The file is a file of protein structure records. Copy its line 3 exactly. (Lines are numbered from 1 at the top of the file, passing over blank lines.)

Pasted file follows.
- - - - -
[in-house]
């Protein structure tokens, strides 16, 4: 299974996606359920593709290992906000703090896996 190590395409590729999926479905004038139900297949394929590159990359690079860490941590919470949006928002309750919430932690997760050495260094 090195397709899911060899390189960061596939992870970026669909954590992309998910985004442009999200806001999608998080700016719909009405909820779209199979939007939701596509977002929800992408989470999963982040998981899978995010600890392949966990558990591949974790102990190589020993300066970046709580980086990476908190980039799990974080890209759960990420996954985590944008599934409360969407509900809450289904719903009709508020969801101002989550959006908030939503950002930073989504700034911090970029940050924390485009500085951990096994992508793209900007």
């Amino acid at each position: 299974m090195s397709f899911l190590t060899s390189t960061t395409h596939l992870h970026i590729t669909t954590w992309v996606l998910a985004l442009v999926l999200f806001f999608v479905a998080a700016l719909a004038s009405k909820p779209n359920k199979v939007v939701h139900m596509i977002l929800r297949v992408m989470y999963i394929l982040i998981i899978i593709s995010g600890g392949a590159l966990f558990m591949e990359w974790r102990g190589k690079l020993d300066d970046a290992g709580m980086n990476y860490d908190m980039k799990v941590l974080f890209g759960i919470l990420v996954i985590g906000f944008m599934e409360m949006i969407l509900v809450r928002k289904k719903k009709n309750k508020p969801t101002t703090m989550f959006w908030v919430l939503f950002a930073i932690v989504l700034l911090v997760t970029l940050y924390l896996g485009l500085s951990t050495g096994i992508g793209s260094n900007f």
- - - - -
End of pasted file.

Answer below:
């Amino acid at each position: 299974m090195s397709f899911l190590t060899s390189t960061t395409h596939l992870h970026i590729t669909t954590w992309v996606l998910a985004l442009v999926l999200f806001f999608v479905a998080a700016l719909a004038s009405k909820p779209n359920k199979v939007v939701h139900m596509i977002l929800r297949v992408m989470y999963i394929l982040i998981i899978i593709s995010g600890g392949a590159l966990f558990m591949e990359w974790r102990g190589k690079l020993d300066d970046a290992g709580m980086n990476y860490d908190m980039k799990v941590l974080f890209g759960i919470l990420v996954i985590g906000f944008m599934e409360m949006i969407l509900v809450r928002k289904k719903k009709n309750k508020p969801t101002t703090m989550f959006w908030v919430l939503f950002a930073i932690v989504l700034l911090v997760t970029l940050y924390l896996g485009l500085s951990t050495g096994i992508g793209s260094n900007f």